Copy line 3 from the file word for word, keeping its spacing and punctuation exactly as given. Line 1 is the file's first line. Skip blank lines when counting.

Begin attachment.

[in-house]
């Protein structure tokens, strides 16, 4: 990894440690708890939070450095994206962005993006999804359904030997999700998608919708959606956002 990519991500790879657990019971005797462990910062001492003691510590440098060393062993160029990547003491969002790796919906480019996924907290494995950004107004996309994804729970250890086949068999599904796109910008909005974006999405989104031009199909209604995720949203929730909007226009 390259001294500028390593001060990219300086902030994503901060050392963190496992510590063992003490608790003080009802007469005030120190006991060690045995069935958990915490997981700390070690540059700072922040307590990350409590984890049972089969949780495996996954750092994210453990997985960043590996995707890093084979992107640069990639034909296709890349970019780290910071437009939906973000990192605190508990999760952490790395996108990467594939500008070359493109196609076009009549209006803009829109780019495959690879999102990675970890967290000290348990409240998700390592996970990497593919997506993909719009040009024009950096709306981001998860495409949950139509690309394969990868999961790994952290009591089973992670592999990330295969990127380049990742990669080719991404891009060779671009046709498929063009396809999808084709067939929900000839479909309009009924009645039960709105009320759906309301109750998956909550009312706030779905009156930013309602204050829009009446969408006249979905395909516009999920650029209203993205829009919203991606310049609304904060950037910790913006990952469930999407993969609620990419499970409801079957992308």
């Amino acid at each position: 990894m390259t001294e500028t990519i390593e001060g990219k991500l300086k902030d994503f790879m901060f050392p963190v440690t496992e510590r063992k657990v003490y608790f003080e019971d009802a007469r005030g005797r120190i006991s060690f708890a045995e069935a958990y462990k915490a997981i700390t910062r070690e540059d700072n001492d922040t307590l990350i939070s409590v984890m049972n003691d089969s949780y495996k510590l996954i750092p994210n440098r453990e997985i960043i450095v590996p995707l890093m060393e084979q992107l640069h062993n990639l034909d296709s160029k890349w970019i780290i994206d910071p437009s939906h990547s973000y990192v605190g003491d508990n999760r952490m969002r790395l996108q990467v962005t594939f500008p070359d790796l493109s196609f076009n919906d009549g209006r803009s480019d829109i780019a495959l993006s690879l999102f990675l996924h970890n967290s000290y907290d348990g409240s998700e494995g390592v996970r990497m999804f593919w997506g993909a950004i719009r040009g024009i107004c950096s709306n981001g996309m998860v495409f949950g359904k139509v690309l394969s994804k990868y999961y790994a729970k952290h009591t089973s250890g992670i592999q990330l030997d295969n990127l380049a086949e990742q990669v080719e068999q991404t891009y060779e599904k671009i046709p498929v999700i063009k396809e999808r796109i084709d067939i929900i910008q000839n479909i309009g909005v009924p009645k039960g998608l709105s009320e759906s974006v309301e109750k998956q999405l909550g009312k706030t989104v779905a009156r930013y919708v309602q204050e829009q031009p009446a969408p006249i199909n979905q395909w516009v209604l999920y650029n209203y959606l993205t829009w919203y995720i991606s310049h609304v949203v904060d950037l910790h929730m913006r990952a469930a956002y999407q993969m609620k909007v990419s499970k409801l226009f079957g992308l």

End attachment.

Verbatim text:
């Amino acid at each position: 990894m390259t001294e500028t990519i390593e001060g990219k991500l300086k902030d994503f790879m901060f050392p963190v440690t496992e510590r063992k657990v003490y608790f003080e019971d009802a007469r005030g005797r120190i006991s060690f708890a045995e069935a958990y462990k915490a997981i700390t910062r070690e540059d700072n001492d922040t307590l990350i939070s409590v984890m049972n003691d089969s949780y495996k510590l996954i750092p994210n440098r453990e997985i960043i450095v590996p995707l890093m060393e084979q992107l640069h062993n990639l034909d296709s160029k890349w970019i780290i994206d910071p437009s939906h990547s973000y990192v605190g003491d508990n999760r952490m969002r790395l996108q990467v962005t594939f500008p070359d790796l493109s196609f076009n919906d009549g209006r803009s480019d829109i780019a495959l993006s690879l999102f990675l996924h970890n967290s000290y907290d348990g409240s998700e494995g390592v996970r990497m999804f593919w997506g993909a950004i719009r040009g024009i107004c950096s709306n981001g996309m998860v495409f949950g359904k139509v690309l394969s994804k990868y999961y790994a729970k952290h009591t089973s250890g992670i592999q990330l030997d295969n990127l380049a086949e990742q990669v080719e068999q991404t891009y060779e599904k671009i046709p498929v999700i063009k396809e999808r796109i084709d067939i929900i910008q000839n479909i309009g909005v009924p009645k039960g998608l709105s009320e759906s974006v309301e109750k998956q999405l909550g009312k706030t989104v779905a009156r930013y919708v309602q204050e829009q031009p009446a969408p006249i199909n979905q395909w516009v209604l999920y650029n209203y959606l993205t829009w919203y995720i991606s310049h609304v949203v904060d950037l910790h929730m913006r990952a469930a956002y999407q993969m609620k909007v990419s499970k409801l226009f079957g992308l």